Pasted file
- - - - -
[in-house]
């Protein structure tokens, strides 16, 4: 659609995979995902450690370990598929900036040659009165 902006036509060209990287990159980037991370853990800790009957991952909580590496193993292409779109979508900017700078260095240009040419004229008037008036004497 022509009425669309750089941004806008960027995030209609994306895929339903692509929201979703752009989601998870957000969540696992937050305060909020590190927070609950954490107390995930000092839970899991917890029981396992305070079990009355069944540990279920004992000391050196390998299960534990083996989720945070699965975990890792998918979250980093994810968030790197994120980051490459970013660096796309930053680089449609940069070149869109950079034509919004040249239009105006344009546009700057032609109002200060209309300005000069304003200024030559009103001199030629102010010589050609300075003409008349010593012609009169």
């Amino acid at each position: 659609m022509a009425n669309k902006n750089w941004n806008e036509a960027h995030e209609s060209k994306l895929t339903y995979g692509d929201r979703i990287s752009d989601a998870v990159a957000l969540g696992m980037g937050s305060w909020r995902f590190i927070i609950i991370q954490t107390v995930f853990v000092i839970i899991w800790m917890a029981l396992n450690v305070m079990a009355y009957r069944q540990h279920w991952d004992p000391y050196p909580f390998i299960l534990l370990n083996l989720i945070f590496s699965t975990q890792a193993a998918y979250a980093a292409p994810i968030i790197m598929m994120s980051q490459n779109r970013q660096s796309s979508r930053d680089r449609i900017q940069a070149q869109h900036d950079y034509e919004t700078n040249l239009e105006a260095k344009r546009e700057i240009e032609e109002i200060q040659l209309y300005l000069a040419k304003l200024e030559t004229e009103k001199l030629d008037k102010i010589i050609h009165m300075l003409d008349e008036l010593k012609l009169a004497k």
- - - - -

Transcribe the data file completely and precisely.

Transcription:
[in-house]
């Protein structure tokens, strides 16, 4: 659609995979995902450690370990598929900036040659009165 902006036509060209990287990159980037991370853990800790009957991952909580590496193993292409779109979508900017700078260095240009040419004229008037008036004497 022509009425669309750089941004806008960027995030209609994306895929339903692509929201979703752009989601998870957000969540696992937050305060909020590190927070609950954490107390995930000092839970899991917890029981396992305070079990009355069944540990279920004992000391050196390998299960534990083996989720945070699965975990890792998918979250980093994810968030790197994120980051490459970013660096796309930053680089449609940069070149869109950079034509919004040249239009105006344009546009700057032609109002200060209309300005000069304003200024030559009103001199030629102010010589050609300075003409008349010593012609009169």
């Amino acid at each position: 659609m022509a009425n669309k902006n750089w941004n806008e036509a960027h995030e209609s060209k994306l895929t339903y995979g692509d929201r979703i990287s752009d989601a998870v990159a957000l969540g696992m980037g937050s305060w909020r995902f590190i927070i609950i991370q954490t107390v995930f853990v000092i839970i899991w800790m917890a029981l396992n450690v305070m079990a009355y009957r069944q540990h279920w991952d004992p000391y050196p909580f390998i299960l534990l370990n083996l989720i945070f590496s699965t975990q890792a193993a998918y979250a980093a292409p994810i968030i790197m598929m994120s980051q490459n779109r970013q660096s796309s979508r930053d680089r449609i900017q940069a070149q869109h900036d950079y034509e919004t700078n040249l239009e105006a260095k344009r546009e700057i240009e032609e109002i200060q040659l209309y300005l000069a040419k304003l200024e030559t004229e009103k001199l030629d008037k102010i010589i050609h009165m300075l003409d008349e008036l010593k012609l009169a004497k």